No. The seasonal flu vaccine will not protect you from getting COVID-19, but it can prevent you from getting influenza at the same time as COVID-19. This may prevent a more severe COVID-19 illness. If you have not received your 2020-2021 seasonal flu shot, go here.

While it's not possible to say with certainty what will happen this winter, the CDC believes both flu viruses and SARS-CoV-2, the virus that causes COVID-19, will both be active and widespread. That means that getting a flu vaccine is more important than ever.


For the two-dose vaccines, can I get the first dose with one vaccine and the second dose with another vaccine?

No. There is no data on the safety and efficacy of mixing and matching COVID-19 vaccines. Both doses must be from the same manufacturer and, for now, received from the same vaccination provider.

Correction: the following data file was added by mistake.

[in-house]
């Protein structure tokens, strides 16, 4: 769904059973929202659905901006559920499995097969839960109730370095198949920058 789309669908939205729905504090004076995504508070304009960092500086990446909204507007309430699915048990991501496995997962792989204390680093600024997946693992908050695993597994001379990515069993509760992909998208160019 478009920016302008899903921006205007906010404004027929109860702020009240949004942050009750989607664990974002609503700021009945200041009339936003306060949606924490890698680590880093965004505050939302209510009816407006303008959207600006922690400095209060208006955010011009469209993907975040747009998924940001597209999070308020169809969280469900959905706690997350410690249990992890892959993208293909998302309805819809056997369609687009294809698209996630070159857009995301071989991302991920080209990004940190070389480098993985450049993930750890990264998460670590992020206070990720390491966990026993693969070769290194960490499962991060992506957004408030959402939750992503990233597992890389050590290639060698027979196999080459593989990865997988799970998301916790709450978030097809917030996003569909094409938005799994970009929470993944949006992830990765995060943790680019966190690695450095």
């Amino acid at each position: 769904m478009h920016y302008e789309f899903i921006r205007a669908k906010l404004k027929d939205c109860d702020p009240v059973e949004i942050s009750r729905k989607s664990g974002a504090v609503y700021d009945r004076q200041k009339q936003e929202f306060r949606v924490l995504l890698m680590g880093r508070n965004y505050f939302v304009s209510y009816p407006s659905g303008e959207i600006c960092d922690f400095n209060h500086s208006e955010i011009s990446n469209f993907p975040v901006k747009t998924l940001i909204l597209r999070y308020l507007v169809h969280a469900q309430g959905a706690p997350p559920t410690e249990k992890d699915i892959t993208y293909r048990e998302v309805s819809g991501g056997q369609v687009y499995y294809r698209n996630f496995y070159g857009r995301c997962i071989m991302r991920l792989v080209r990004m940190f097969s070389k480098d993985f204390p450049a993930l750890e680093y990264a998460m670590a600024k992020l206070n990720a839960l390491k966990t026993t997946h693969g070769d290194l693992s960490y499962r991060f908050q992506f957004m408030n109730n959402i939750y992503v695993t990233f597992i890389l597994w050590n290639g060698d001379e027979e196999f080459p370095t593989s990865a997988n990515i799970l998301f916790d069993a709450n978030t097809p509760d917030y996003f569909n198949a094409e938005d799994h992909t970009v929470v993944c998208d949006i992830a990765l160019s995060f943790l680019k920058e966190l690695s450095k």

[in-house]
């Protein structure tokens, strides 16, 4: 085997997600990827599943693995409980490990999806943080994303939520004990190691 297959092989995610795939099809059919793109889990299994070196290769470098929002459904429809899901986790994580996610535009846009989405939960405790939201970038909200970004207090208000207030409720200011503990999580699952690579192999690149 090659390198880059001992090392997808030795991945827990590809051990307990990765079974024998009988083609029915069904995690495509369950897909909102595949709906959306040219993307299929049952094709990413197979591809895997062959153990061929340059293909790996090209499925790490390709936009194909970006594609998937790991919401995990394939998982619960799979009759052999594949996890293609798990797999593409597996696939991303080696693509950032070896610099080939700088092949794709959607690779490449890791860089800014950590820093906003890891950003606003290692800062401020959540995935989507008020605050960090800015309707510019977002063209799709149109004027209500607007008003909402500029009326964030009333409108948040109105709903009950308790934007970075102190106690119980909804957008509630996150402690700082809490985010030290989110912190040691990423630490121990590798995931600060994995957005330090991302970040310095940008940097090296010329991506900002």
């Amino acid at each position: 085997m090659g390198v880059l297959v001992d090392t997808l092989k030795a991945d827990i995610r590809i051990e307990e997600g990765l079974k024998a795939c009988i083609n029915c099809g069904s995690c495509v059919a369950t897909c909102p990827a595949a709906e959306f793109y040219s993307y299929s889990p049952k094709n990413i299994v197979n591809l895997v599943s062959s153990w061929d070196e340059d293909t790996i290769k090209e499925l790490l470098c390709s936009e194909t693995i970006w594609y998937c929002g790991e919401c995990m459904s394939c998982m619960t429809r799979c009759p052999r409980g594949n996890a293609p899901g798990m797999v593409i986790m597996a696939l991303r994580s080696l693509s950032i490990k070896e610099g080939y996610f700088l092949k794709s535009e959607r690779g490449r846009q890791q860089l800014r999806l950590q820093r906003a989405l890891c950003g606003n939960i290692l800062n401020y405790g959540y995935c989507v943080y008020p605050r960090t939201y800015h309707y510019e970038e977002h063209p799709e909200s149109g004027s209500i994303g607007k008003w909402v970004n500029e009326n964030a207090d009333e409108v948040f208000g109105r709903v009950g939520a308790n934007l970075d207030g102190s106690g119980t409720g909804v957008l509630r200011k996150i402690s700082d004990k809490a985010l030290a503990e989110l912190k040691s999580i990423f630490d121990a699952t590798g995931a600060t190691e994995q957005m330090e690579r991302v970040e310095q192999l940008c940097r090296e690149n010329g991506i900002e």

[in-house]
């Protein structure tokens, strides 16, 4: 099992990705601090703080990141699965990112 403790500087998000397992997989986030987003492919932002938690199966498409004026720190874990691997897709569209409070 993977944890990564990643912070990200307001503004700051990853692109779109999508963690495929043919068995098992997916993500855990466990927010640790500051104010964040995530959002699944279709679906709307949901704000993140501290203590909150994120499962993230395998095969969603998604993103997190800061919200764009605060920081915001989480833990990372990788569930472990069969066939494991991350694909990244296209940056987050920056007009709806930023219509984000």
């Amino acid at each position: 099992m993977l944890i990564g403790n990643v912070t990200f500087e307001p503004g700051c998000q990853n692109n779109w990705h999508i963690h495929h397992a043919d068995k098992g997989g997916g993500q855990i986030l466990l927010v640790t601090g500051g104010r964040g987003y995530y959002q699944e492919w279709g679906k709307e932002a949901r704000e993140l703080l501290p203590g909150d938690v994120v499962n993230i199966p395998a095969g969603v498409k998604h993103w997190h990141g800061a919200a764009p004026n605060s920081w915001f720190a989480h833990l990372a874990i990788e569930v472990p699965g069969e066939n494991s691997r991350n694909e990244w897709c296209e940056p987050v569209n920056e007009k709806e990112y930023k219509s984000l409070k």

For vaccines requiring two shots, what happens if the second shot is delayed due to lack of availability or another reason?

The period between the first and second doses is intended to allow the former to begin building immunity in the body to the novel coronavirus. Data from the Pfizer trial suggests the first dose establishes a robust protective response, approximately 70 percent effectiveness, with the second dose providing a booster to full efficacy. In the case of both Pfizer and Moderna vaccines, the estimated full effectiveness rate is 95 percent, based on clinical trial data. 

It is not known how the efficacy of the vaccine changes with longer intervals between injections. However, if there is a delay of a couple of weeks between doses, experts think the added time poses no safety or effectiveness issues.


Can I choose a particular vaccine or get vaccinated with more than one?

Not at this time. The goal is to vaccinate as many people as possible as quickly as possible. The type of vaccine offered will depend upon availability, which will likely be affected by multiple, changing factors.

It may be that some vaccines developed will not prove appropriate for certain persons, such as those with immunocompromised systems, and in those cases we will update guidance.